'Matilda' Brings Beloved Book To Broadway Roald Dahl's beloved children's novel is set to hit the stage as a Broadway musical. The musical's creators say the show skews closer to the beloved book than to Danny DeVito's 1996 movie, leaning more on the original's naughty charm.
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'Matilda' Brings Beloved Book To Broadway

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'Matilda' Brings Beloved Book To Broadway

AUDIE CORNISH, HOST:

From NPR News, this is ALL THINGS CONSIDERED. I'm Audie Cornish.

MELISSA BLOCK, HOST:

And I'm Melissa Block.

The children's book "Matilda" by Roald Dahl is about much put-upon little girl with a tremendous gift. Now, "Matilda" has been turned into a hit musical that opens tonight on Broadway. It's an import from Britain where it won last year's Olivier Award. And as Jeff Lunden reports, it features a revolving cast of four girls in the lead role.

JEFF LUNDEN, BYLINE: A couple of days before their big Broadway opening as Matilda, Baily Ryon, Oona Laurence, Sophia Gennusa and Milly Shapiro - all between the ages of 9 and 10 - gathered in the lounge of the Shubert Theatre to reflect on the remarkable experience they've shared and sing a bit of their big number, "Naughty."

OONA LAURENCE: A five, six, seven, eight.

(SOUNDBITE OF SONG, "NAUGHTY")

LUNDEN: If these four girls have any notion that a $16 million musical is riding on their tiny shoulders, they're blissfully unaware of it. Sophia Gennusa is 9 years old and from New York City.

SOPHIA GENNUSA: Sometimes people say, oh, you're going to work. And I'm like, it's not work, it's a hobby because it's something you like to do, so you don't get really bored of it. And I think that's what made me want to do this.

(SOUNDBITE OF SONG, "NAUGHTY")

(LAUGHTER)

LUNDEN: Director Matthew Warchus says there are very pragmatic reasons for the quadruple casting of the lead role of Matilda, a brilliant little girl, who's ignored by her parents and sent to a school run by a tyrannical headmistress, where, by sheer force of will and a little telekinesis, Matilda saves herself, her teacher and her classmates.

MATTHEW WARCHUS: It's a very demanding role and can only be played full on if the girl is fresh. And so by having the four of them share it through the week and - it's always delivered with a level of intensity that wouldn't be possible if it was just one girl.

(SOUNDBITE OF SONG, "WHEN I GROW UP")

LUNDEN: "Matilda the Musical" had its premiere two years ago at the Royal Shakespeare Company in Stratford-upon-Avon as a holiday entertainment. But it was so successful there, the RSC transferred it to London's West End. The show features a script by playwright Dennis Kelly and a score by Australian comedian and musician Tim Minchin. Both are known for their very adult writing, says Kelly.

DENNIS KELLY: Asking either one of us, let alone both of us, to adapt a children's book for actual children to see is probably just irresponsible in a way I can't even describe.

LUNDEN: And Tim Minchin, whose cabaret act features profanely funny songs that are unplayable on public radio says...

TIM MINCHIN: What I guess the RSC figured is that Dennis is a fantastic storyteller with a great sense of humor, and I'm a sort of rhymy, playful songwriter. And those were the attributes that, I guess, they took a risk on.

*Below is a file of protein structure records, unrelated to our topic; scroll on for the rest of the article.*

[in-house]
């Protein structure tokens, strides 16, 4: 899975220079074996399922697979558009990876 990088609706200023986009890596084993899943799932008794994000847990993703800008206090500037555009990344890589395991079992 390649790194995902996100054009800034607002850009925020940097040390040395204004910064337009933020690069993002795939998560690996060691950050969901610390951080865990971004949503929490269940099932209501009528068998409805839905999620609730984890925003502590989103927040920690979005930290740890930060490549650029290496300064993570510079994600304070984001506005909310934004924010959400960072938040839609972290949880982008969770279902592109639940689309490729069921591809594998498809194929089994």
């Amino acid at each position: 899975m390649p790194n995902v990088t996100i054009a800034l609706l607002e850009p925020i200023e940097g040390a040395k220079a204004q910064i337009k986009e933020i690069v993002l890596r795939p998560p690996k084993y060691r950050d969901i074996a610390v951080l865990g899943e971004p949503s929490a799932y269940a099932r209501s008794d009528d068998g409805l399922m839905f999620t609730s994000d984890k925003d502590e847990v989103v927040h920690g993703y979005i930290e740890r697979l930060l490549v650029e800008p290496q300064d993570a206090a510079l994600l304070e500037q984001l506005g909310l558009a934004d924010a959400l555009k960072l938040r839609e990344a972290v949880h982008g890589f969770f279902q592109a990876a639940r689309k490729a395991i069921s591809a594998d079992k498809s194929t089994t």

(SOUNDBITE OF SONG, "TELLY")

LUNDEN: There's a great deal of whimsy and satire in Matilda as well as clever staging, which has a cast of adults and children breaking the fourth wall and running through the audience. But it also explores the darkness that Roald Dahl was known for. And the biggest repository of darkness in the story is Matilda's arch-nemesis, Miss Trunchbull, the headmistress of Crunchem Hall. Director Matthew Warchus initially cast women in the role for the show's first two workshops.

WARCHUS: But it became, you know, clear to me that the sort of monster that Roald Dahl had drawn and one who is an Olympic class hammer thrower as well, hugely strong, intimidating, nasty, repellent, monstrous person, isn't particularly female or male.

LUNDEN: So Miss Trunchbull is played by Bertie Carvel, an actor who's over six-feet tall, says Dennis Kelly.

KELLY: There was a practical reason as well.

MINCHIN: Yeah.

KELLY: We needed someone who could pick up a child and swing her by the hair.

MINCHIN: Swing her by the hair, yeah.

(SOUNDBITE OF SONG, "THE SMELL OF REBELLION")

LUNDEN: Ultimately, director Matthew Warchus says "Matilda" is a David and Goliath story.

WARCHUS: It's sort of about unfairness. And this is something that children and adults really feel strongly about, I think. It seems like quite a small subject - unfairness, injustice, or whatever you want to call it - but kids hate it. They're always saying that's not fair, and they get enraged by it. And I think that side of us as adults never really goes away.

(SOUNDBITE OF SONG, "REVOLTING CHILDREN")

LUNDEN: Songwriter Tim Minchin says Matilda has been written and staged to appeal to all ages.

MINCHIN: You desperately want children to come out absolutely buzzing and having learned something and having laughed and been invigorated and inspired and having had a great time. But you also want adults to come out feeling like they've been challenged and have had all those same emotions.

(SOUNDBITE OF SONG, "REVOLTING CHILDREN")

LUNDEN: "Matilda" opens at the Shubert Theatre on Broadway tonight. For NPR News, I'm Jeff Lunden in New York.

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